CAD cannot climb with disappointing data – NAFTA is next

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  • The stability of the Canadian Dollar was broken by a double-data-disappointment. 
  • A light Canadian calendar  leaves the focus on the FED and NAFTA
  • The technical picture is balanced, and the pair still seeks a new direction

Double-disappointment, US yields, and NAFTA

We will begin from the end: Canadian data disappointed once again, preventing a positive close to the week for the loonie. Canadian CPI came out at 0.3% MoM in April, below 0.4% expected. Core CPI missed with 0.1% MoM against 0.2% predicted. Similar misses were seen in YoY numbers. The forecasts for a pick up in Q2 are not realized, at least not now. Retail Sales for March were more nuanced, but leaning lower as well. While headline sales rose by 0.6%, above forecasts, core sales dropped by 0.2%, far worse than a rise of 0.5% expected.

The disappointing sent the USD/CAD shooting higher, but it came on top of an adverse twist in NAFTA negotiations. Top US negotiator Robert Lighthizer said that there is still a lot of work and that the sides are “nowhere close” to an agreement. The headlines contrasted optimism voiced by Canadian Prime Minister Justin Trudeau and Finance Minister Bill Morneau. The C$ is sensitive to all comments.

In the US, bond yields remained in the driver’s seat. The 10-year benchmark rose to 3.13%, yet another peak, the highest since 2011. Other maturities followed suit. Markets seized on small upward revisions to US Retail Sales figures to extend the gains. Other data points were mostly OK, but the roots for higher yields are deeper. They stem from the Fed’s hiking intentions, the growing funding needs of the US government and also some fear about emerging markets.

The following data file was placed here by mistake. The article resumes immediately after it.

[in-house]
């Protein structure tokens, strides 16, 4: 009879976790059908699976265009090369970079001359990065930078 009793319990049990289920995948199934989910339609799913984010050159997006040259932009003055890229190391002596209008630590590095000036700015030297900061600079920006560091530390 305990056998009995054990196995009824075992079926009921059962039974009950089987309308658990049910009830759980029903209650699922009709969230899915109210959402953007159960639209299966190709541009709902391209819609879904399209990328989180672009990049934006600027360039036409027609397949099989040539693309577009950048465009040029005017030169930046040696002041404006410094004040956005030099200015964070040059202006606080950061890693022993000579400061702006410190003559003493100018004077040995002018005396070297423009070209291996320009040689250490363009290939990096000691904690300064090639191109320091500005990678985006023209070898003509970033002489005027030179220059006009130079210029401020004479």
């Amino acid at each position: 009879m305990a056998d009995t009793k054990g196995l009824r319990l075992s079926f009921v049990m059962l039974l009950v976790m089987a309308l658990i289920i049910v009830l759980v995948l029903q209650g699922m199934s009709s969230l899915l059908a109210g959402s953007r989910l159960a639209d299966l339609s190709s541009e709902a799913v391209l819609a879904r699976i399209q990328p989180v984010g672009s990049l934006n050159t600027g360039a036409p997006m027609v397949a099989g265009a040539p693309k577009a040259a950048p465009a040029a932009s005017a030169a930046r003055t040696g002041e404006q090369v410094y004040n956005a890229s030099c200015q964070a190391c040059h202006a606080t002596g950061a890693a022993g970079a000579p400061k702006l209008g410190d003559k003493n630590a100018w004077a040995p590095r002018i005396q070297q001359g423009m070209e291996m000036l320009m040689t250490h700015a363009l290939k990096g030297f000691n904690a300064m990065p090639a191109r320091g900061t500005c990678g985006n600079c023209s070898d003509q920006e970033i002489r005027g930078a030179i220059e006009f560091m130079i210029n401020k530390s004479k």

Oil prices remained high amid shrinking inventories and production problems in Venezuela and other oil-exporting countries. Crude was a small positive for CAD.

Canadian events: Light calendar but one Lighthizer

The sole event on the Canadian economic calendar is the release of Wholesale Sales on Tuesday. A bounce is expected in March after a drop in February.

Much more importantly, NAFTA headlines are set to have a growing impact on the Canadian Dollar, as we have seen their influence recently. While the parties have vowed to continue working as long as necessary, the Mexican Presidential Elections still loom and put pressure to conclude the talks sooner than later. Positive comments from the US will likely have more impact than those from Canada. The US is seen as the tougher side in the negotiations. Likewise, negative comments from Canada could have a bigger adverse impact on the loonie in comparison to those coming from the US.

A deal is now slightly less priced in than earlier. So, an announcement about a done deal could undoubtedly give the loonie a boost.

Here is the Canadian calendar for this week.

Canadian economic indicators May 21 25 2018

US events: Fed minutes, speeches and also some data

The Federal Reserve dominates the upcoming week. Fed members will be speaking throughout the week, culminating with a public appearance by Fed Chair Jerome Powell on Friday. Bostic and Kashkari are doves, Harker is a hawk, and Dudley and Kaplan are somewhere in the middle. Upbeat comments from doves may boost the US Dollar while cautious remarks from hawks could send it lower.